2. Analysis of mass, scale and character is required by coastal zone laws, including both the Venice Coastal Zone Specific Plan (city ordinance) and our Coastal Commission-certified Venice Land Use Plan (part of the city’s General Plan). The laws require that for a discretionary land use decision (such as a Coastal Development Permit – CDP) both quantitative and qualitative standards must be applied.

Quantitative standards include things such as height, setbacks, density (# of units), and replacement affordable unit requirements, which are “ministerial” requirements, meaning a planner checks a box for “yes” or “no.” But the qualitative standards, which include compatibility of a project with the mass, scale and character of the surrounding area, involve “discretionary” decisions, requiring a degree of judgment by the decision maker. All development in the Venice Coastal Zone requires some degree of discretionary decision-making, but for several years some of these requirements had been ignored, with the reason given being that they were too difficult to administer.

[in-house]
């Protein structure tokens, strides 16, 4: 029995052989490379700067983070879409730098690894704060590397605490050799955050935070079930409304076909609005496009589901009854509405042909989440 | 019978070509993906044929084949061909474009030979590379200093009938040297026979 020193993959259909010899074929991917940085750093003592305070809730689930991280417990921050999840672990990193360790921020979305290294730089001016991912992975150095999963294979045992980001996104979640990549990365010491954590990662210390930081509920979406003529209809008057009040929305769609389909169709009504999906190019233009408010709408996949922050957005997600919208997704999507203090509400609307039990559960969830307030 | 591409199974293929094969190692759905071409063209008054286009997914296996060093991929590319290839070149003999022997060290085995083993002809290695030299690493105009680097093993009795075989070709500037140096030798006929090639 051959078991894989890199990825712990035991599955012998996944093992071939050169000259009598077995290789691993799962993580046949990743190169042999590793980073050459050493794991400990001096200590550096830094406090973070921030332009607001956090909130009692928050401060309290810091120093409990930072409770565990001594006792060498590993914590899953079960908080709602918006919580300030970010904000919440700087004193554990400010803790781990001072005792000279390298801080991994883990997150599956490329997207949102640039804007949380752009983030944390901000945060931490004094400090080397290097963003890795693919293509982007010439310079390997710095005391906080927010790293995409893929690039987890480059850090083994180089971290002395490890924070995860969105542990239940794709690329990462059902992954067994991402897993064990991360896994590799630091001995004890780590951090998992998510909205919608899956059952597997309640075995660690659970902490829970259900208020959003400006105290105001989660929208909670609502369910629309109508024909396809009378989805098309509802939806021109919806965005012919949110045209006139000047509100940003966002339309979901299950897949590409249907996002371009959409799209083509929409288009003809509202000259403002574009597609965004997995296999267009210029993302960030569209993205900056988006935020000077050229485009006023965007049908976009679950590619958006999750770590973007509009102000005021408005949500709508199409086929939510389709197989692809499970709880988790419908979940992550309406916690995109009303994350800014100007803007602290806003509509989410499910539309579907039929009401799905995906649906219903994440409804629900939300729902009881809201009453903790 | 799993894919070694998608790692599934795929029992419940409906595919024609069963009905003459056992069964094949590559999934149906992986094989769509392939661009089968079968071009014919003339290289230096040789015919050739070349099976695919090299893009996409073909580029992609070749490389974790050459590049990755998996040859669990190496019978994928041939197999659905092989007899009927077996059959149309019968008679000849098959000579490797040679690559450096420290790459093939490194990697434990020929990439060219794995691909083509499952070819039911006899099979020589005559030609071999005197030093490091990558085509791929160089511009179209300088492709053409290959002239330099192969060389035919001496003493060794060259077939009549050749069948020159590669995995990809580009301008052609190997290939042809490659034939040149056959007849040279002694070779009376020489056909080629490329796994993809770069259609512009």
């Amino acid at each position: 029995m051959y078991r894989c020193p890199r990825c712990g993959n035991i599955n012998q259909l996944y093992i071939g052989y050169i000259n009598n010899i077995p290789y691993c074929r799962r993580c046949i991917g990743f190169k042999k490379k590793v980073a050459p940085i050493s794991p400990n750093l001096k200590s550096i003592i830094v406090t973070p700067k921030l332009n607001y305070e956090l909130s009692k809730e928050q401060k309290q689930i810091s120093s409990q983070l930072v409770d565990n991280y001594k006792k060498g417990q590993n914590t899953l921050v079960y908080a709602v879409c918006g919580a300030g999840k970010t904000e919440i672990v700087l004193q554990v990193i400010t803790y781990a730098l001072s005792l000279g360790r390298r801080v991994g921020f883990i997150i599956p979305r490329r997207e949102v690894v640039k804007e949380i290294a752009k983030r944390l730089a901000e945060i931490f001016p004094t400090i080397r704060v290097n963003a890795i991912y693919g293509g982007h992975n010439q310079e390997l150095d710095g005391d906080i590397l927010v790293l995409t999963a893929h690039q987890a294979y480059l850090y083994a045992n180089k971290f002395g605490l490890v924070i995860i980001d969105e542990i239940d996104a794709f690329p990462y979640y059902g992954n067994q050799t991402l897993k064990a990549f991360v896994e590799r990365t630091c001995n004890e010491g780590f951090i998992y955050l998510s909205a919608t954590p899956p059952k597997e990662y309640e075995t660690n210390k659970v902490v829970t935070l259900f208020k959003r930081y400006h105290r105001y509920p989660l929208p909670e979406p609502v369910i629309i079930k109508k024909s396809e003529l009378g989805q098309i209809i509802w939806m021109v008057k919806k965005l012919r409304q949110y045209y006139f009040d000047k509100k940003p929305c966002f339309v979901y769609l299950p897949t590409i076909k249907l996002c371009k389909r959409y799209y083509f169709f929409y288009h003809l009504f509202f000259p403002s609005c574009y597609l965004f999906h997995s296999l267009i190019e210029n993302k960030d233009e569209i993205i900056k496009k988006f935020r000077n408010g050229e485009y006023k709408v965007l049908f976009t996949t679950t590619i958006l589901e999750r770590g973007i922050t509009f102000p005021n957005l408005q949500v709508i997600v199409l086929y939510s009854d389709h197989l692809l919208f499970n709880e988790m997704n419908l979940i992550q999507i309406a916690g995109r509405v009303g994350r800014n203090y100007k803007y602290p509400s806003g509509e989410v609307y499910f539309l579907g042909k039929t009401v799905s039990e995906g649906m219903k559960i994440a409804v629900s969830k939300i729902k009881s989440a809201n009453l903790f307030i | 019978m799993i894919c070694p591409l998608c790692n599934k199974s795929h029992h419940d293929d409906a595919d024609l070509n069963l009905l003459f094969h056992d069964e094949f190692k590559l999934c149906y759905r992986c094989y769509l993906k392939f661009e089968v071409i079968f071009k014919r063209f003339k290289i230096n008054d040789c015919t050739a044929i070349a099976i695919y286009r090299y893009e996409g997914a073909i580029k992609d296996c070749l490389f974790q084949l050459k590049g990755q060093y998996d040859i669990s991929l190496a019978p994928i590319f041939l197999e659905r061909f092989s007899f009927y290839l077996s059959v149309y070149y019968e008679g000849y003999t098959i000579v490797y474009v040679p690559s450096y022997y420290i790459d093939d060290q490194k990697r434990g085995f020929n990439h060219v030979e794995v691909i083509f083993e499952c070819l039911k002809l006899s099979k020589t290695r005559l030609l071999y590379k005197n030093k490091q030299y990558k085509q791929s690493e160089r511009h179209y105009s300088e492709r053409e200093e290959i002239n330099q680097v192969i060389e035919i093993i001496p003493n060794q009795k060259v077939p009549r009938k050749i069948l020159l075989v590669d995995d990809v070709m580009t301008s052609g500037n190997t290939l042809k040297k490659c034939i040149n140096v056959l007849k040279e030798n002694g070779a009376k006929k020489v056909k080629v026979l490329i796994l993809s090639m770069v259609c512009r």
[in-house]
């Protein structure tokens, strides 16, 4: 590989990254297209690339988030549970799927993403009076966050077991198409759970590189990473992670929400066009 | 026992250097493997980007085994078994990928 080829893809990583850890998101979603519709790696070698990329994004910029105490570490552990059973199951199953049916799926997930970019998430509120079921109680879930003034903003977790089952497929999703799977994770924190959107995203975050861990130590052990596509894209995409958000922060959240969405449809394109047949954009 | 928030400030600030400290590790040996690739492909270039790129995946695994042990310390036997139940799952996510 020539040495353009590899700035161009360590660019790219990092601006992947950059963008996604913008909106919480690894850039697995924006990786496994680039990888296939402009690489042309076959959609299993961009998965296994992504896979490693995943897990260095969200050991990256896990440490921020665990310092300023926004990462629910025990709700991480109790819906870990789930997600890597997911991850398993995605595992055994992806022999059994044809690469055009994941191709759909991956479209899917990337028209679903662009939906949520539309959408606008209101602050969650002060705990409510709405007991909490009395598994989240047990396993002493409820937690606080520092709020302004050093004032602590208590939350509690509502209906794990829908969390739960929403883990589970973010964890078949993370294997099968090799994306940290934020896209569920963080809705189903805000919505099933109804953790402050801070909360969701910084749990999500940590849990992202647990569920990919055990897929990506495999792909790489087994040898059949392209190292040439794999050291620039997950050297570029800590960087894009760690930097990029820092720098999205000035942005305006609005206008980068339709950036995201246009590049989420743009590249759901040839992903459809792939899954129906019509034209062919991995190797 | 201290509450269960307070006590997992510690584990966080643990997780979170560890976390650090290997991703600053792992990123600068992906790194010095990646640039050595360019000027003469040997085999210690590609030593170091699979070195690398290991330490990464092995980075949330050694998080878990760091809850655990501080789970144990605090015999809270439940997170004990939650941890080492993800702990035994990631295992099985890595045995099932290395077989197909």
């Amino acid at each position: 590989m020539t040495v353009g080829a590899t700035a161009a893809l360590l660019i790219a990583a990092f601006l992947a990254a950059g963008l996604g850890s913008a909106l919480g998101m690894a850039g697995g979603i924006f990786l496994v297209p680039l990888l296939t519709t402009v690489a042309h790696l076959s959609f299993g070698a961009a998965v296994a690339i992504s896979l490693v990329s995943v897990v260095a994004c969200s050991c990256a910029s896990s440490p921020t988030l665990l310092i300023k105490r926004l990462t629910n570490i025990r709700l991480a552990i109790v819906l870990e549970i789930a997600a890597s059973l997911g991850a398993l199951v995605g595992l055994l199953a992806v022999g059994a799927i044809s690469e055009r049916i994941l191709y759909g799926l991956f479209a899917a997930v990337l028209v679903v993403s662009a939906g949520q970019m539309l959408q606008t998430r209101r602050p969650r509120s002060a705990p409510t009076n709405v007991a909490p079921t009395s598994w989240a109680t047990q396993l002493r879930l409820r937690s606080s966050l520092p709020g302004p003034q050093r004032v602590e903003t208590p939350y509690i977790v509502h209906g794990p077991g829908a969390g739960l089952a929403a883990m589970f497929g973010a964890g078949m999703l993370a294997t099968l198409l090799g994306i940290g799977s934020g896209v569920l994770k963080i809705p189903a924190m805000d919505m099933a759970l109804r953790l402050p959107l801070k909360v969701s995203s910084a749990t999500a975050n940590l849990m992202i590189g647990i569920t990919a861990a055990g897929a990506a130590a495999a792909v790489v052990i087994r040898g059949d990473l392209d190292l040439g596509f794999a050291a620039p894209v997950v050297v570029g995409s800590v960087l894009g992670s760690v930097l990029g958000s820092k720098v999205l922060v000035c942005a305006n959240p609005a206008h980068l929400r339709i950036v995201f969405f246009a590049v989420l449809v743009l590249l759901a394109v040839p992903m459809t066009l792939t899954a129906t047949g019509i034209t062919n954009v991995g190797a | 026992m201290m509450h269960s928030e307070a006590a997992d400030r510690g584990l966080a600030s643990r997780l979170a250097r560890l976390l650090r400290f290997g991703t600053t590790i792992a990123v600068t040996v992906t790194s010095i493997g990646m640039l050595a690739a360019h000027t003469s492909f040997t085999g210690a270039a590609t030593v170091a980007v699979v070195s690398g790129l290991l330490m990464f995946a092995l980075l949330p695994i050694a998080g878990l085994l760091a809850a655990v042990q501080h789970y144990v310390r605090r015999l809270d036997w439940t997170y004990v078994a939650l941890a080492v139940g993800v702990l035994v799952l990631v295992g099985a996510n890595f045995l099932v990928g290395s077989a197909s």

3. After an extensive review of “best practices,” the MSCC has not only clarified the existence, requirement and importance of these qualitative standards, but has also provided clear definitions of mass, scale and character. Equally important, the committee has proposed frameworks for analyzing them, such as templates using floor area ratio (FAR), upper story step backs, proportional upper stories, and various concepts for articulation of facades, all of which are tools to analyze a proposed development’s compatibility of character and scale with the surrounding existing structures/lots, a.k.a. the neighborhood. These are all tools that are widely used by City and Coastal Planners.